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Hurricane Sandy Destroys Cars and Shatters Storefronts in Lower Manhattan

By DNAinfo Staff | October 30, 2012 12:30pm | Updated on October 30, 2012 7:23pm

LOWER MANHATTAN — Shattered storefronts and heavily damaged cars littered Lower Manhattan Tuesday as Hurricane Sandy's surging floodwaters receded.

Windows caved, trees toppled and tunnels overflowed with water even after the worst of the rain and wind abated, alarming residents and workers who said the damage was the worst natural disaster they could remember.

"I've been living in the city for 54 years, and I've never seen anything like this," said Jonathan Jossen, 54, a Battery Park City resident. "I don't want to ever really see this again. This is awful."

At the South Street Seaport, cars floated in 5 feet of water on Front Street at the height of the storm. At the Ann Taylor store nearby, toppled mannequins and scattered clothing could be seen through the broken windows.

"They're pretty beat up," Jose Jimenez, a worker at Historic Front Street, said of the street's buildings. "Sheet rock was torn off. Everything is wet."

At the Beekman Beer Garden on Pier 17, trailers were knocked over and outdoor furniture was wiped away, a security guard at the South Street Seaport said.

"They got hit the hardest," the worker said of the outdoor bar. "There is no more beer garden."

Business owners in the Seaport were mopping up the torrents of water Tuesday. Clumps of debris filled the streets, which were slick with the oil from fryers in flooded bars and restaurants.

Four feet of water flooded Jeremy's Ale House on Front Street, owner Jeremy Holin said. On Tuesday afternoon, Holin sat at the bar with a single lit candle, planning his cleanup.

"We've been here almost 40 years," Holin said. "We've been through 9/11, the hurricane in '92, multiple nor'easters.This is the worst it's ever been, but we'll survive."

The Engine 4/Ladder 15 firehouse on South Street was also hit hard. A pile of sandbags at the station's doors wasn't enough to keep out a wall of water that FDNY Battalion Chief David Simms said was more than 6 feet tall.

"It came over the sandbags and the weight of the water broke the doors," said Simms, who added that "never in all my years" had he seen so much damage.

The firefighters temporarily moved up to the station on Duane Street but still responded to hundreds of calls Monday night, including helping people trapped in cars and scaffolding collapses, Simms said.

Although floodwaters were receding Tuesday, the entrance to the Hugh L. Carey Brooklyn-Battery Tunnel looked like a lake, and many subway stations were under water, including the South Ferry 1 train station, which officials said was flooded all the way up to the ceiling. At the Whitehall R station, tiles were ripped from the walls and the stairs led down into a pool of water.

"The Hudson River was pouring into the Brooklyn-Battery [Hugh Carey] Tunnel like a river," Gov. Andrew Cuomo said. "It was a frightening sight."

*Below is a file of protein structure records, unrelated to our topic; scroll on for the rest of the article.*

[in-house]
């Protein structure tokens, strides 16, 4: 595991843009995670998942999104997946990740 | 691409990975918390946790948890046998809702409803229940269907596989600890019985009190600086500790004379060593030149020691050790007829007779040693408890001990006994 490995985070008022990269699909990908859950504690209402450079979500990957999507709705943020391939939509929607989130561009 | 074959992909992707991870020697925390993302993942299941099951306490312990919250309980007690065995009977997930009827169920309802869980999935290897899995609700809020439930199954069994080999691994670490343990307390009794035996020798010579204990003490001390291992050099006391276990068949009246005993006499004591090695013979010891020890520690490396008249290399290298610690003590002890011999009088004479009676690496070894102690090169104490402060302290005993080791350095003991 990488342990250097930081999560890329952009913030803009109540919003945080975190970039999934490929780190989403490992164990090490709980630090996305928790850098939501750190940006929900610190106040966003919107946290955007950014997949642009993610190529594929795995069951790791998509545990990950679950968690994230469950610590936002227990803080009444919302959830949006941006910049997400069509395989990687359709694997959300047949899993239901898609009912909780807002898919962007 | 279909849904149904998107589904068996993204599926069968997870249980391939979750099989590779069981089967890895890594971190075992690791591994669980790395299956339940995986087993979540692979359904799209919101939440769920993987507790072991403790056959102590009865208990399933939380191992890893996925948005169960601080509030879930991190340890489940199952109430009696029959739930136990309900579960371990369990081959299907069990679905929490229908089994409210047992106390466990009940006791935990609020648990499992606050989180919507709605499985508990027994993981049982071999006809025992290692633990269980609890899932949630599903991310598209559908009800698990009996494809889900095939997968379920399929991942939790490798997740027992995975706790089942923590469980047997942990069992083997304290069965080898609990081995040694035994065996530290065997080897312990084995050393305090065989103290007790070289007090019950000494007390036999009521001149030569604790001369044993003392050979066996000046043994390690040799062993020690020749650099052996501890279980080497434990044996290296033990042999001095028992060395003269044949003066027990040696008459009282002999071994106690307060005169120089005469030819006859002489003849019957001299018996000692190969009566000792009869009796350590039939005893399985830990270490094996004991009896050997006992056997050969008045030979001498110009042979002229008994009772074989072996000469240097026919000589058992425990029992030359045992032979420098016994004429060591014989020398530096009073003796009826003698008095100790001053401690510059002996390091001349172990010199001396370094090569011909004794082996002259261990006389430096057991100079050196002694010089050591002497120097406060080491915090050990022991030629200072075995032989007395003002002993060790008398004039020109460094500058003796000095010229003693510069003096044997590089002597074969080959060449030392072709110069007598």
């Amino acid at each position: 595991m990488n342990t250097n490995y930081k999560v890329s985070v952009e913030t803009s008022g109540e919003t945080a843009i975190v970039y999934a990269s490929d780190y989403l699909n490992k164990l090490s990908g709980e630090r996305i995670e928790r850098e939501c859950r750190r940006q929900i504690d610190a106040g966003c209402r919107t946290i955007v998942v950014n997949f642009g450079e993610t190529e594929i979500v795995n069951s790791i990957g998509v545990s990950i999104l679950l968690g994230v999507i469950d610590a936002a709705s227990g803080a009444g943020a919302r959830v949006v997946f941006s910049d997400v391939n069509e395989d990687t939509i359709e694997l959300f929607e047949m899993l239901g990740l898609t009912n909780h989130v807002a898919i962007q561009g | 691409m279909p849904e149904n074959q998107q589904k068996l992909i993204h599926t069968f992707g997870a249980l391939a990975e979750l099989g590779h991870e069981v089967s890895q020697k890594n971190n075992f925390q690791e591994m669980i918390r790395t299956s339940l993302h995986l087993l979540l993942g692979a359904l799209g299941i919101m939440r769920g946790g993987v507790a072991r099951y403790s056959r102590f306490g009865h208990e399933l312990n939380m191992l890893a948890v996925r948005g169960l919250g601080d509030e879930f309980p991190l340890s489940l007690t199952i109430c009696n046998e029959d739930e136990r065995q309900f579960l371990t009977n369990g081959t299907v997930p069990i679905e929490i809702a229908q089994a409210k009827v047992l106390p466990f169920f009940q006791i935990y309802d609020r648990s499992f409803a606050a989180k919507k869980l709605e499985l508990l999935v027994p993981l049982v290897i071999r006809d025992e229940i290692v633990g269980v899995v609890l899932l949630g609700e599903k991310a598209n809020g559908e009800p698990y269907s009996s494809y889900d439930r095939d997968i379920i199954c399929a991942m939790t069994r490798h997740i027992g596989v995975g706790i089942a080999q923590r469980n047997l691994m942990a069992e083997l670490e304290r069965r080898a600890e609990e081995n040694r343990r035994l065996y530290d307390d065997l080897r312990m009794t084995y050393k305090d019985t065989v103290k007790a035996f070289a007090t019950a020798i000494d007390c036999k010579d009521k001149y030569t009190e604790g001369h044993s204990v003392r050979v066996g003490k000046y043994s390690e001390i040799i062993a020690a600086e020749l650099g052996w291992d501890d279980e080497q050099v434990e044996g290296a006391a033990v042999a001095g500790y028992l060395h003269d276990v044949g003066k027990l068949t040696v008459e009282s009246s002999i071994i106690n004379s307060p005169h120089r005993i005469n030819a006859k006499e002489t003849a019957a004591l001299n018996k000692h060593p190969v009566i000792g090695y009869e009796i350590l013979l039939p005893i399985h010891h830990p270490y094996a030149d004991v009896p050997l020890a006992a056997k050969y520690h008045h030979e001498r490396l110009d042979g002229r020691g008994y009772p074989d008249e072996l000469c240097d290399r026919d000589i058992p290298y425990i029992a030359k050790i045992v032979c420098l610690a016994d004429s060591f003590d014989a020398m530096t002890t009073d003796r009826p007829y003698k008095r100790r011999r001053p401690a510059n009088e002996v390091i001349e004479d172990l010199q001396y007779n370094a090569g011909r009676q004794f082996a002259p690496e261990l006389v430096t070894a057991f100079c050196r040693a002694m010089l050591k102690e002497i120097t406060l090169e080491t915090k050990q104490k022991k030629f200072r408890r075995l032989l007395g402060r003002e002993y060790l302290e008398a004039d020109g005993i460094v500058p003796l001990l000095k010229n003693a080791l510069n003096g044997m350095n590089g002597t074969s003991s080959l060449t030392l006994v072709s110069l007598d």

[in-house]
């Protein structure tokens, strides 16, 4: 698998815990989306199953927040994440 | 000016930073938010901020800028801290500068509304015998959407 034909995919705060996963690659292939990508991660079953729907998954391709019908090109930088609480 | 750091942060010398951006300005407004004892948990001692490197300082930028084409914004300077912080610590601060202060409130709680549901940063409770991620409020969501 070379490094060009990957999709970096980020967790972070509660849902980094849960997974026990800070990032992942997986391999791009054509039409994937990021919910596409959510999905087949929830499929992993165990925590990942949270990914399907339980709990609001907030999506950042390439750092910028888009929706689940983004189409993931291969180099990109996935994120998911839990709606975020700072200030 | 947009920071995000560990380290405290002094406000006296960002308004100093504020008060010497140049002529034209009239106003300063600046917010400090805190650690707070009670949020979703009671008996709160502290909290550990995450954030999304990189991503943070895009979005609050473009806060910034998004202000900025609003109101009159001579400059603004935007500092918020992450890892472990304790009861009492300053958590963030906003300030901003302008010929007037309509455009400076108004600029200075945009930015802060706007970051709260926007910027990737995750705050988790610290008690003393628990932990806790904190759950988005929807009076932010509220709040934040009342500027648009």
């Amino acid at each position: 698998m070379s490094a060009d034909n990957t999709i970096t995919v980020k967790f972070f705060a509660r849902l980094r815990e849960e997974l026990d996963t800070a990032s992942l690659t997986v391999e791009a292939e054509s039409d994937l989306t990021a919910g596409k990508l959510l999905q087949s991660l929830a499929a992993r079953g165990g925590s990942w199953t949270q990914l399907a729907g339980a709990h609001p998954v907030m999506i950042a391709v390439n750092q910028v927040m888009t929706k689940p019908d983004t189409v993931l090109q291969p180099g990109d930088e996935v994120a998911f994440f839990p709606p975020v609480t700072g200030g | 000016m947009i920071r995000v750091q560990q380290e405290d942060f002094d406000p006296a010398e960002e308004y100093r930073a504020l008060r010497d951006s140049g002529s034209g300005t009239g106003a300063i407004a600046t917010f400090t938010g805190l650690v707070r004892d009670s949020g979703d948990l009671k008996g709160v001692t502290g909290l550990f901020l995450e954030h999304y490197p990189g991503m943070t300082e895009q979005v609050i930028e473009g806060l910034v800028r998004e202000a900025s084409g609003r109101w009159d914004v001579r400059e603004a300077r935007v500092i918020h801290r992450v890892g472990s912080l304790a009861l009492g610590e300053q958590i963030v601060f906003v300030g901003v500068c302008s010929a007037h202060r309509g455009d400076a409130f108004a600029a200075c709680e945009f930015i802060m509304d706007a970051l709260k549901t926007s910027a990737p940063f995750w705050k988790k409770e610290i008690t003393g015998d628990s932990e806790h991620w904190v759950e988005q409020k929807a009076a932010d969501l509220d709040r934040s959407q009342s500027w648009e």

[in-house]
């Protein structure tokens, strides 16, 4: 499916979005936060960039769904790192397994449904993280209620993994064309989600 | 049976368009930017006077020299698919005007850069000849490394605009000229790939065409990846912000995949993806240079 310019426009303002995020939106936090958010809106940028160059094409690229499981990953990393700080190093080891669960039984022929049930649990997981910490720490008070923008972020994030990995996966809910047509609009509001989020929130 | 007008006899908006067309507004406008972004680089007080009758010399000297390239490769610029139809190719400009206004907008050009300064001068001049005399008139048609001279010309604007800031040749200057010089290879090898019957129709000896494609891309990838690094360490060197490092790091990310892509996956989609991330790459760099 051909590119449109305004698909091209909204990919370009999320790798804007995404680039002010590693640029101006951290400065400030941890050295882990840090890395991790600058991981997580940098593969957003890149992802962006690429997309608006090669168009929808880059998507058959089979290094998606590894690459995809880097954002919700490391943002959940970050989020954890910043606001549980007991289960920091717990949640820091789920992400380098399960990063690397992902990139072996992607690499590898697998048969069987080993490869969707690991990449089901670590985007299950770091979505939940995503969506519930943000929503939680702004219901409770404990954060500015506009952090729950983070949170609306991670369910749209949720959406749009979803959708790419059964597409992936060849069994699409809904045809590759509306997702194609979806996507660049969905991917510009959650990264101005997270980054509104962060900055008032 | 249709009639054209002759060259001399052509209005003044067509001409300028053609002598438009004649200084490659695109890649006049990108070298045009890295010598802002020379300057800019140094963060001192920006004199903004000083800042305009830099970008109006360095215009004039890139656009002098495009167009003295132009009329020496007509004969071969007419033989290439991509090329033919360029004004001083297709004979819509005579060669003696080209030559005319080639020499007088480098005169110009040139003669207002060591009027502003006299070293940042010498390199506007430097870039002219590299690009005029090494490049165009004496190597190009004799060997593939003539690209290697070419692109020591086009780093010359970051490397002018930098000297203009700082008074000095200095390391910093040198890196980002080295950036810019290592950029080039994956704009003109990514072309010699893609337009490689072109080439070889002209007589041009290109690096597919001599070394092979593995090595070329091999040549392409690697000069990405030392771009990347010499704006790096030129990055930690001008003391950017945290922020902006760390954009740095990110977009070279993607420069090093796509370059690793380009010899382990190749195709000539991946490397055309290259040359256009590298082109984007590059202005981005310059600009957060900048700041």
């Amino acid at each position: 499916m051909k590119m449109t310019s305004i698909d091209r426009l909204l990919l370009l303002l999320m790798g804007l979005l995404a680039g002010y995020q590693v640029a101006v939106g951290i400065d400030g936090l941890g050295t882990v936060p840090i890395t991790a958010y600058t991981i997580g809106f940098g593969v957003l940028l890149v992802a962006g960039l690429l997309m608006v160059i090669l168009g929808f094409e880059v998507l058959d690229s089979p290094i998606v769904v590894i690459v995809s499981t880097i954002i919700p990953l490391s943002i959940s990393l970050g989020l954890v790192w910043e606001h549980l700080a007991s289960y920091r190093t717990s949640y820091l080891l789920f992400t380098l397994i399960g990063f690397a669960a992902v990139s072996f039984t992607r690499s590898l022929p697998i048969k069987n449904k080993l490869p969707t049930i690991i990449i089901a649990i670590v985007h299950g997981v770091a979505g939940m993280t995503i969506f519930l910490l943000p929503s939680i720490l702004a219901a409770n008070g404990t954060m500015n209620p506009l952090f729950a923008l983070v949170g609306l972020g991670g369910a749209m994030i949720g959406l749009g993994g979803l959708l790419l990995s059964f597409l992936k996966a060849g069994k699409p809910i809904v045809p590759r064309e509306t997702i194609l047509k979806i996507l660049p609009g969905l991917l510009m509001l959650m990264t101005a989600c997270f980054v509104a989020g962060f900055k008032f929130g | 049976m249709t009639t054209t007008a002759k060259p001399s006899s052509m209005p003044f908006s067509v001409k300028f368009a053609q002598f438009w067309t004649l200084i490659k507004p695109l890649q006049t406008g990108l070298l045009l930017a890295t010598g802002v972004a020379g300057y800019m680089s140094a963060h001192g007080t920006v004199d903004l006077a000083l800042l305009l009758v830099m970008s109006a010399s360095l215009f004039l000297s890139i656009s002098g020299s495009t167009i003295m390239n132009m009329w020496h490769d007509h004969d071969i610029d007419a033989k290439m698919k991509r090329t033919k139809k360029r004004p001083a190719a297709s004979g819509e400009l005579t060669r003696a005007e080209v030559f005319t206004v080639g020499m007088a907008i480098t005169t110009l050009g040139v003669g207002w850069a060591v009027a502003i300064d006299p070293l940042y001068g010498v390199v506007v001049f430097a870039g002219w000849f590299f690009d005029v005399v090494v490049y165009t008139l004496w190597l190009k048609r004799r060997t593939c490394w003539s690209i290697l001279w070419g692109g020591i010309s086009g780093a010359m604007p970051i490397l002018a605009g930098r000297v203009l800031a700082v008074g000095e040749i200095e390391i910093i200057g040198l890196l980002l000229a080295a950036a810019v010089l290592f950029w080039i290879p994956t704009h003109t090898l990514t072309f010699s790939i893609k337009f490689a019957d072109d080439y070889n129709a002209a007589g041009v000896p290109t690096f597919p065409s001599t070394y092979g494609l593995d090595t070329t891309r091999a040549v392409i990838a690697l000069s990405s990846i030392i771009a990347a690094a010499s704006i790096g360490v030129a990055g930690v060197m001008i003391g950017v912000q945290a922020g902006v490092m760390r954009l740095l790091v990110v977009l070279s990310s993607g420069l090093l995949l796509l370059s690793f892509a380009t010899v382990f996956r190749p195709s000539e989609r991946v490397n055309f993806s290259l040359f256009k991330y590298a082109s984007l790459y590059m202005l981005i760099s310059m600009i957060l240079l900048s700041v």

Cuomo was also concerned by the volume of water he saw rushing into the World Trade Center site, and he described the damage Downtown as "some of the worst conditions I've ever seen."

Parking garages in the area also flooded, and part of Fulton Street caved in between Water and Cliff streets, witnesses said. Businesses in the neighborhood, much of which was in evacuation Zone A, were still closed Tuesday, as was the New York Stock Exchange.

Residents who did not evacuate began leaving their apartments Tuesday morning to investigate the damage.

"There was just so much water coming down from the street here, it was literally like Niagara Falls, just coming in and the cars were floating," said Peter Poulakakos, 36, a Downtown restaurateur who watched as water filled the windows of several sedans on South William Street.

He said some of the vehicles were submerged in 12 feet of water.

"They tried to get the cars out of here, but there was so much water," Poulakakos said. "There was nothing to be done."

Joe Timpone, senior vice president of operations for the Downtown Alliance business improvement district, said the Alliance's cleanup crews had barely been able to start working, because electrical and communications systems were down and it was hard for workers to get to Lower Manhattan.

"This is like Armageddon," Timpone said. "It's absolutely unbelievable."

Most of Lower Manhattan was still without power Tuesday afternoon, but some buildings in Battery Park City had electricity, residents said.

Leo Medrano, 36, of the Lower East Side, said he lost one car parked in the lot of his building, Lands End.

"I wish I would have evacuated and moved to higher ground," he said.

"The water was up to my shoulders, at least. The water was that high," he added, noting that the flooding extended from South Street to Cherry Street. "I've never seen that much rain."

Some business owners were grateful that their stores had escaped serious harm, including Nan Lee, 48, from Sheepshead Bay, who runs Fresh Cleaners on South End Avenue.

"We're right by the water so we just wanted to check the windows and there was no water left inside," Lee said, adding that she and her husband couldn't sleep Monday night. "Thank God everything is OK.''